No Mercy

Also from Issue 199

  • Driven: Cayenne S Hybrid
  • Driven: Boxster Spyder
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  • Preserved 1957 356
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  • Rescusitated 1971 911T
  • History: 1971 Daytona 24
  • The evolution of Porsche lighting.
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  • Tech: Smoke, oil filter, airbag light, IMS
  • U.S. military officer drives the Nürburgring
  • Disappearing Porsche toolkits
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Penner drove up from Southern Cali­fornia early Friday morning before the race to help Team Thunder Valley Racing as a spotter. “The Daytona Coupe (makes it) hard to see out of the back,” which made it difficult for its drivers to see the quick Porsches closing in. But short of filling in blind spots, he would alert the team if its Factory Five Racing Daytona Coupe replica ran into trouble.

Why did Penner make the long trek from SoCal to volunteer for the race? He’s a Factory Five Racing enthusiast, is building his own FFR Challenge car, and simply enjoys being a part of the action.

State of Mind

Mercer’s team members relish the action, too, and many of them compete at the 25 Hours during their off-season (read: free time). Not one team member seemed reluctant to be there. Said chief strategist Blam: “It’s such a fun event — to win it three years in a row is pretty special.” Driver Rich Walton, explaining how Mercer Motorsports became involved in the 25 Hours: “We told Scott Mercer over dinner the stories about the 25-hour race and how much fun it is — and the teamwork — and you could see (from) a little sparkle in his eye that he wanted to give it a try.” He continued, “Teamwork. That’s really the best part, I think.” The team’s determination to win in the “off-season” was as fierce as anybody’s. Many Mercer team members said, however, that they didn’t feel pressured to win the race despite a potential three-peat looming.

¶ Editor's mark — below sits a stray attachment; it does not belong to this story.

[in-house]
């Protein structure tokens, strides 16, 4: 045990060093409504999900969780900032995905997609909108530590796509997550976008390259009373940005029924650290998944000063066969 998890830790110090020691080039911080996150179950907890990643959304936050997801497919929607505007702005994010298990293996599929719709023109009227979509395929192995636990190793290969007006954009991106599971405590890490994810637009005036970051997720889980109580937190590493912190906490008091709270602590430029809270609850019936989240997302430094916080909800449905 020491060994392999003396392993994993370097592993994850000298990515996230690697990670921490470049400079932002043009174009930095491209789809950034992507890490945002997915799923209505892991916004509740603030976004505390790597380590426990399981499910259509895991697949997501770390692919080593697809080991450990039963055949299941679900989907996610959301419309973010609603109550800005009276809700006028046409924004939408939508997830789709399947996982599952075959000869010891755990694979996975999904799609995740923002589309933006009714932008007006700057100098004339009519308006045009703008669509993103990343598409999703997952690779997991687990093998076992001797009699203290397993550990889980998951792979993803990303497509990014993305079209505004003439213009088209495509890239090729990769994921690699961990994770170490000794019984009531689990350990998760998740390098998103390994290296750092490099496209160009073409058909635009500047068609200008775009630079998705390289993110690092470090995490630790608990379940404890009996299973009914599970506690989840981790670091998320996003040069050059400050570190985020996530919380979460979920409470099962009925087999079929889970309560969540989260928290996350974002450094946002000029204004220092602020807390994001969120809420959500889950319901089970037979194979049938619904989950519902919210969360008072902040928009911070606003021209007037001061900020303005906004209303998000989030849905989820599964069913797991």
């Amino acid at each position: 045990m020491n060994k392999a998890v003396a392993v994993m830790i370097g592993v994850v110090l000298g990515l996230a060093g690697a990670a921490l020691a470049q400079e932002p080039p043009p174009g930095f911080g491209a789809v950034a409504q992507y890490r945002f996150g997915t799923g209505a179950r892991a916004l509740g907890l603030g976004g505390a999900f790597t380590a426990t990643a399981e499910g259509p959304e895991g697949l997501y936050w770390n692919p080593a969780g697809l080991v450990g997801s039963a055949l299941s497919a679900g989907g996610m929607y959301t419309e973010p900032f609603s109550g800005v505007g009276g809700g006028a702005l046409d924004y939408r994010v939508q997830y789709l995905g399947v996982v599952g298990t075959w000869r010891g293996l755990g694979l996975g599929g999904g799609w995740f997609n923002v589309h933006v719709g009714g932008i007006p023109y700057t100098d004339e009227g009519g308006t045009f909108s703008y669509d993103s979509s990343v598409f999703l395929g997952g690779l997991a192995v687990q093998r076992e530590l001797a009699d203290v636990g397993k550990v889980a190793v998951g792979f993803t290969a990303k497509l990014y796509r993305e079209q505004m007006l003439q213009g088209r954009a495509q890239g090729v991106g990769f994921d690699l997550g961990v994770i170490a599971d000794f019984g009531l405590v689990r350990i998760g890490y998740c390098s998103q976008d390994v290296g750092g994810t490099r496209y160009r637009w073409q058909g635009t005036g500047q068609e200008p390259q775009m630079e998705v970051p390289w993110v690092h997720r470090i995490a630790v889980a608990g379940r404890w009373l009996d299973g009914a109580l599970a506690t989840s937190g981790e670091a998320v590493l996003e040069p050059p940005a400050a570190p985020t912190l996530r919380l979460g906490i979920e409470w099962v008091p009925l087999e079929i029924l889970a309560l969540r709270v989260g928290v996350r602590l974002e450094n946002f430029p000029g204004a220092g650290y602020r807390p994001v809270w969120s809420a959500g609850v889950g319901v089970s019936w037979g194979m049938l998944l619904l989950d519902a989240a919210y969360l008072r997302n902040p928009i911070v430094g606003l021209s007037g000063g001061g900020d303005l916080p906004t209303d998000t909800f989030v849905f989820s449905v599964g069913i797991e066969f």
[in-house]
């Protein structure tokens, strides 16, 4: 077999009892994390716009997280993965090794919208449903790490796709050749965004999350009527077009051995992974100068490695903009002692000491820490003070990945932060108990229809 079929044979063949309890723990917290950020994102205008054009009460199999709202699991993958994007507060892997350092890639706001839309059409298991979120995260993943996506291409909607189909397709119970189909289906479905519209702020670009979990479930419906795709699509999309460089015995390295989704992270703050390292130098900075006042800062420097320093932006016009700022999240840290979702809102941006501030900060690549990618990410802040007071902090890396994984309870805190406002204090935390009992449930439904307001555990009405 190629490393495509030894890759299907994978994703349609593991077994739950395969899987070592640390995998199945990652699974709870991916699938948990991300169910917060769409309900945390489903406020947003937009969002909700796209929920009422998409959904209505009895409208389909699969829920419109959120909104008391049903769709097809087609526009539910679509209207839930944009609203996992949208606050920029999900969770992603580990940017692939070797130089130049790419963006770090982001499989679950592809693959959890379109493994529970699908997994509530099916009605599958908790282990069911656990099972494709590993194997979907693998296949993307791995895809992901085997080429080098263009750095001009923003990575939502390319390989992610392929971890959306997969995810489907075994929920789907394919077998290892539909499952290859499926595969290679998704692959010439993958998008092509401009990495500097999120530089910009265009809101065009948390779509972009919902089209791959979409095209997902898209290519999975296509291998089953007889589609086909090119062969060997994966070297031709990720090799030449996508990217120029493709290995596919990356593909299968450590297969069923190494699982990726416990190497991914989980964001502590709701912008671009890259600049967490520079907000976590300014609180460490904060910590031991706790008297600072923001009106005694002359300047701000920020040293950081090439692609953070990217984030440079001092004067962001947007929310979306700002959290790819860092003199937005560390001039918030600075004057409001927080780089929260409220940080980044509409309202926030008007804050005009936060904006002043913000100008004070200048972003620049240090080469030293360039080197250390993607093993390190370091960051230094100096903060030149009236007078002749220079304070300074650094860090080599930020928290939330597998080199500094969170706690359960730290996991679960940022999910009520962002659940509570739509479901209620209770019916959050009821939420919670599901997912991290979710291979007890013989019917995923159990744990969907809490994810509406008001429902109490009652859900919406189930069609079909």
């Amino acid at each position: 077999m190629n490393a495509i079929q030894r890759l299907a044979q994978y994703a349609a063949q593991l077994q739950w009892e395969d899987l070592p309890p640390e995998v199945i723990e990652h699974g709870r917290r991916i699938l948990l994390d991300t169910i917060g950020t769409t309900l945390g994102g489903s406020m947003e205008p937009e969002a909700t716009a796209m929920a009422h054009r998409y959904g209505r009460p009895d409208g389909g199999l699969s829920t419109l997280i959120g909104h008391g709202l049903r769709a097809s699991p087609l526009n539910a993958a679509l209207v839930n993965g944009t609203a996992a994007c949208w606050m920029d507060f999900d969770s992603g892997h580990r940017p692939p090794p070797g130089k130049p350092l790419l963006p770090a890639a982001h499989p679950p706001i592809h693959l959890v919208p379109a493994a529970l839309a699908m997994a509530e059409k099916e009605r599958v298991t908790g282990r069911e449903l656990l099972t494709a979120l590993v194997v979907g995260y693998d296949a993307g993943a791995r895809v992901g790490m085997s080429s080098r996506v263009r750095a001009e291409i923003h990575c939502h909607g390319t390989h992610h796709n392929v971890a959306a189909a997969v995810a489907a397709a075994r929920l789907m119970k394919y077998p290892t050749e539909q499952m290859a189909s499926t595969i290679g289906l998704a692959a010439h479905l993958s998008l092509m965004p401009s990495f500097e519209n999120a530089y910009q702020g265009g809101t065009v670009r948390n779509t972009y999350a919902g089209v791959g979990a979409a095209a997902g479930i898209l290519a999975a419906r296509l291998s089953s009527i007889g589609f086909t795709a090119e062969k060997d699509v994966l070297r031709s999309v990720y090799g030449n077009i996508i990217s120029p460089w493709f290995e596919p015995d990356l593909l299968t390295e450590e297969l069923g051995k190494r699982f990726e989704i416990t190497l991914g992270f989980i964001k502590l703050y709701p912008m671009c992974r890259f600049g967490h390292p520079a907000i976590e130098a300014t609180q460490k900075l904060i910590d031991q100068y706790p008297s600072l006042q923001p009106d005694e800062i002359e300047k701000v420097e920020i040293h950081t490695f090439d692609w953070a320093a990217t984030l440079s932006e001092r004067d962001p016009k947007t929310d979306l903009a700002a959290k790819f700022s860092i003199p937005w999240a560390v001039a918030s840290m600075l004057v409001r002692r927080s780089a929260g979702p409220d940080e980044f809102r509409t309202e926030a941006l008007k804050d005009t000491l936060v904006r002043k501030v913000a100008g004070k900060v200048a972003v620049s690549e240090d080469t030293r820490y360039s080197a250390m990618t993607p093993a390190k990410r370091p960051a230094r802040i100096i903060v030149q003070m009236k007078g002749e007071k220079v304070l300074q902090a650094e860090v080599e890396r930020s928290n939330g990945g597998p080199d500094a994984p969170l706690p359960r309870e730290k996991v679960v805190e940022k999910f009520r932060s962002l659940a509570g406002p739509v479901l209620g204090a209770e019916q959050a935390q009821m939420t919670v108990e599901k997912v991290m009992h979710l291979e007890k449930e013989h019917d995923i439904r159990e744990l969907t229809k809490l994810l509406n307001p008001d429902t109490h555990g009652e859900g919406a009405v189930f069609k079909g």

“You just do your best and whatever happens, happens,” said Johannes van Over­beek after the race. “Luckily, it worked out for us. It’s also the third year that there basically hasn’t been a mark on the car at the end of the race, which I think is really the essence of what you need to do to be successful at this event.”

Tommy Sadler, who prepared the GT3 Cup, shared the same mindset. “For me, if the car doesn’t run every lap of every minute of every hour, then I take that as a failure,” he stated. “My expectations are that it runs problem-free.”

Nico Castellaccio was eager for three wins in a row. He came close to a hat trick at Le Mans and Petit Le Mans crewing for the Peter­son/White Lightning Porsche team years ago, but, “I could never get the three-peat” — until winning the 2011 25 Hours, he said.

In another impressive showing, G22 Racing/Truspeed placed its ES-class 911 GT3 Cup second overall with 693 laps in its debut at the 25-hour race. The team was very proud of its solid podium finish.

“We all have a sprint-racing background,” said driver Bryce Miller. “It really took a lot of self-discipline to be able to pull (the pace) back and hold it and keep the car and the equipment good for the whole 25 hours,” he explained, adding later, “It was to our advantage to have Mercer Motorsports on track.”

“It doesn’t hurt when you have a pit crew that can actually do a full brake pad change and everything in about four minutes,” driver Gregg Hodges quip­ped. In all, their 2008 GT3 Cup spent just 19 minutes in the pits over 25 hours. Driver Sloan Urry summed up the effort best: “It was our maiden voyage, so our main goal was to finish the race and go for a better finish later, but we got it all.”

SNT Motorsports’ Ed Nelson contended that, while the Ford GT was sidelined mid-race, his team “has something to shoot for” for 2012. He continued: “If you beat Mercer Motor­sports, you’ve really accomplished something. That is why you do it.”

Will Scott Mercer bring another GT3 Cup for 2012? After his team’s third win, the answer was “no” — though his GT3 Cup will be used by Flying Lizard Motor­sports for this year’s 24 Hours of Daytona. Of course, there’s nothing to keep a Por­sche RS Spyder from mixing it up at the next 25 Hours… Anybody?

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